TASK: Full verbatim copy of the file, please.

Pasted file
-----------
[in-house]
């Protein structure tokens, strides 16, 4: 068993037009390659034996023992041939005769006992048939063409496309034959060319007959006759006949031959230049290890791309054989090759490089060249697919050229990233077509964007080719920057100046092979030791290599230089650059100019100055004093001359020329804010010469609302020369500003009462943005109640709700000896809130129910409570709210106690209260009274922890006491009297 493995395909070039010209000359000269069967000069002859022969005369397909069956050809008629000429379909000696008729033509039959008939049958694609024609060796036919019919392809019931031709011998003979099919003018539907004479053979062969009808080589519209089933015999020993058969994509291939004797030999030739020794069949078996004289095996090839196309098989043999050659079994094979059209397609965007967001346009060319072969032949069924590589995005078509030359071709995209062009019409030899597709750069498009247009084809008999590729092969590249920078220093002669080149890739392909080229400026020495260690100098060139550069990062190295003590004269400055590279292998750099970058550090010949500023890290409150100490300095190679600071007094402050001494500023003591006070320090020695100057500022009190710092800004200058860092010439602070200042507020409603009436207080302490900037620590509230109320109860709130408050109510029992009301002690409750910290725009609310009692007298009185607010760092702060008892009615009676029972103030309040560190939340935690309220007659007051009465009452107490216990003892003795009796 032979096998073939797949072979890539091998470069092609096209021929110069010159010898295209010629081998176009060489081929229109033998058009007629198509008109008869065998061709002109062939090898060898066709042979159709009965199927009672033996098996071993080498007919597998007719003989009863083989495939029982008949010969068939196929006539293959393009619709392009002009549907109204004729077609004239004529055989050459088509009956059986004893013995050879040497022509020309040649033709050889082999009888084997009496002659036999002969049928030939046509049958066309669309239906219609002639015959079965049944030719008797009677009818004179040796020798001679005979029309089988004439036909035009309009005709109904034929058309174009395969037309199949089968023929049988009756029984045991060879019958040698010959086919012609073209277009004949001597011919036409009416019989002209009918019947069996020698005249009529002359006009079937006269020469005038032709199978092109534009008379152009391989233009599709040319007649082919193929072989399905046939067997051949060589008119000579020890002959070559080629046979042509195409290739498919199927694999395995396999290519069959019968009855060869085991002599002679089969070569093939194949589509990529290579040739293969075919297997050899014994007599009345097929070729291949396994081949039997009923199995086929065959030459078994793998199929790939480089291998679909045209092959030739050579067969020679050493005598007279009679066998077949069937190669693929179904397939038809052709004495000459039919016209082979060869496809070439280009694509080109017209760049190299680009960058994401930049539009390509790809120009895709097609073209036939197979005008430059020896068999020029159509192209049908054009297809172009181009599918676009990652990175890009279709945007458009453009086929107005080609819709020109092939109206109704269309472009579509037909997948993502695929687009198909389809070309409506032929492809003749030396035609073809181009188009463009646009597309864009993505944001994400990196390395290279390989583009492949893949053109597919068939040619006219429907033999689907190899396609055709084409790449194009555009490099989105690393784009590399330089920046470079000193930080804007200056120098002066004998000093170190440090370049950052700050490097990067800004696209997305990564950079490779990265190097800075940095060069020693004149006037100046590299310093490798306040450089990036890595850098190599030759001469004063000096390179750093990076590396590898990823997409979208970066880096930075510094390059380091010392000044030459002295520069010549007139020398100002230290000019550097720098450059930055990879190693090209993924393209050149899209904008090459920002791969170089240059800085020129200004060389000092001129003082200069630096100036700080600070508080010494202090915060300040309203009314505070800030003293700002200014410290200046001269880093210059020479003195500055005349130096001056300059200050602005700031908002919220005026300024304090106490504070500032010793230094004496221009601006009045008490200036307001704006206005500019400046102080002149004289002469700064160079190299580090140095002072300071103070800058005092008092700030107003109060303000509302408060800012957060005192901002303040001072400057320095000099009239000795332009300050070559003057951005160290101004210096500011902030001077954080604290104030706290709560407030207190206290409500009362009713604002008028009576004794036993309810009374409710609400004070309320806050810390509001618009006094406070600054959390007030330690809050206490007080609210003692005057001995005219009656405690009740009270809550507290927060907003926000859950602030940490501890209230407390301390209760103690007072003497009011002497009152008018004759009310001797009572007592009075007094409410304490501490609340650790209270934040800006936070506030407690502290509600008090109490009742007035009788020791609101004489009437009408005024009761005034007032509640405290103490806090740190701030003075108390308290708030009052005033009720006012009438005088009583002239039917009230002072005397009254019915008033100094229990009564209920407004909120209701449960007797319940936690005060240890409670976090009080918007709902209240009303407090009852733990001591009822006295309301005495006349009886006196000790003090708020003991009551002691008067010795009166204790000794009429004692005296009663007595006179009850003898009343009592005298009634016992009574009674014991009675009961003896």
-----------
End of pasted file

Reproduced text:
[in-house]
């Protein structure tokens, strides 16, 4: 068993037009390659034996023992041939005769006992048939063409496309034959060319007959006759006949031959230049290890791309054989090759490089060249697919050229990233077509964007080719920057100046092979030791290599230089650059100019100055004093001359020329804010010469609302020369500003009462943005109640709700000896809130129910409570709210106690209260009274922890006491009297 493995395909070039010209000359000269069967000069002859022969005369397909069956050809008629000429379909000696008729033509039959008939049958694609024609060796036919019919392809019931031709011998003979099919003018539907004479053979062969009808080589519209089933015999020993058969994509291939004797030999030739020794069949078996004289095996090839196309098989043999050659079994094979059209397609965007967001346009060319072969032949069924590589995005078509030359071709995209062009019409030899597709750069498009247009084809008999590729092969590249920078220093002669080149890739392909080229400026020495260690100098060139550069990062190295003590004269400055590279292998750099970058550090010949500023890290409150100490300095190679600071007094402050001494500023003591006070320090020695100057500022009190710092800004200058860092010439602070200042507020409603009436207080302490900037620590509230109320109860709130408050109510029992009301002690409750910290725009609310009692007298009185607010760092702060008892009615009676029972103030309040560190939340935690309220007659007051009465009452107490216990003892003795009796 032979096998073939797949072979890539091998470069092609096209021929110069010159010898295209010629081998176009060489081929229109033998058009007629198509008109008869065998061709002109062939090898060898066709042979159709009965199927009672033996098996071993080498007919597998007719003989009863083989495939029982008949010969068939196929006539293959393009619709392009002009549907109204004729077609004239004529055989050459088509009956059986004893013995050879040497022509020309040649033709050889082999009888084997009496002659036999002969049928030939046509049958066309669309239906219609002639015959079965049944030719008797009677009818004179040796020798001679005979029309089988004439036909035009309009005709109904034929058309174009395969037309199949089968023929049988009756029984045991060879019958040698010959086919012609073209277009004949001597011919036409009416019989002209009918019947069996020698005249009529002359006009079937006269020469005038032709199978092109534009008379152009391989233009599709040319007649082919193929072989399905046939067997051949060589008119000579020890002959070559080629046979042509195409290739498919199927694999395995396999290519069959019968009855060869085991002599002679089969070569093939194949589509990529290579040739293969075919297997050899014994007599009345097929070729291949396994081949039997009923199995086929065959030459078994793998199929790939480089291998679909045209092959030739050579067969020679050493005598007279009679066998077949069937190669693929179904397939038809052709004495000459039919016209082979060869496809070439280009694509080109017209760049190299680009960058994401930049539009390509790809120009895709097609073209036939197979005008430059020896068999020029159509192209049908054009297809172009181009599918676009990652990175890009279709945007458009453009086929107005080609819709020109092939109206109704269309472009579509037909997948993502695929687009198909389809070309409506032929492809003749030396035609073809181009188009463009646009597309864009993505944001994400990196390395290279390989583009492949893949053109597919068939040619006219429907033999689907190899396609055709084409790449194009555009490099989105690393784009590399330089920046470079000193930080804007200056120098002066004998000093170190440090370049950052700050490097990067800004696209997305990564950079490779990265190097800075940095060069020693004149006037100046590299310093490798306040450089990036890595850098190599030759001469004063000096390179750093990076590396590898990823997409979208970066880096930075510094390059380091010392000044030459002295520069010549007139020398100002230290000019550097720098450059930055990879190693090209993924393209050149899209904008090459920002791969170089240059800085020129200004060389000092001129003082200069630096100036700080600070508080010494202090915060300040309203009314505070800030003293700002200014410290200046001269880093210059020479003195500055005349130096001056300059200050602005700031908002919220005026300024304090106490504070500032010793230094004496221009601006009045008490200036307001704006206005500019400046102080002149004289002469700064160079190299580090140095002072300071103070800058005092008092700030107003109060303000509302408060800012957060005192901002303040001072400057320095000099009239000795332009300050070559003057951005160290101004210096500011902030001077954080604290104030706290709560407030207190206290409500009362009713604002008028009576004794036993309810009374409710609400004070309320806050810390509001618009006094406070600054959390007030330690809050206490007080609210003692005057001995005219009656405690009740009270809550507290927060907003926000859950602030940490501890209230407390301390209760103690007072003497009011002497009152008018004759009310001797009572007592009075007094409410304490501490609340650790209270934040800006936070506030407690502290509600008090109490009742007035009788020791609101004489009437009408005024009761005034007032509640405290103490806090740190701030003075108390308290708030009052005033009720006012009438005088009583002239039917009230002072005397009254019915008033100094229990009564209920407004909120209701449960007797319940936690005060240890409670976090009080918007709902209240009303407090009852733990001591009822006295309301005495006349009886006196000790003090708020003991009551002691008067010795009166204790000794009429004692005296009663007595006179009850003898009343009592005298009634016992009574009674014991009675009961003896």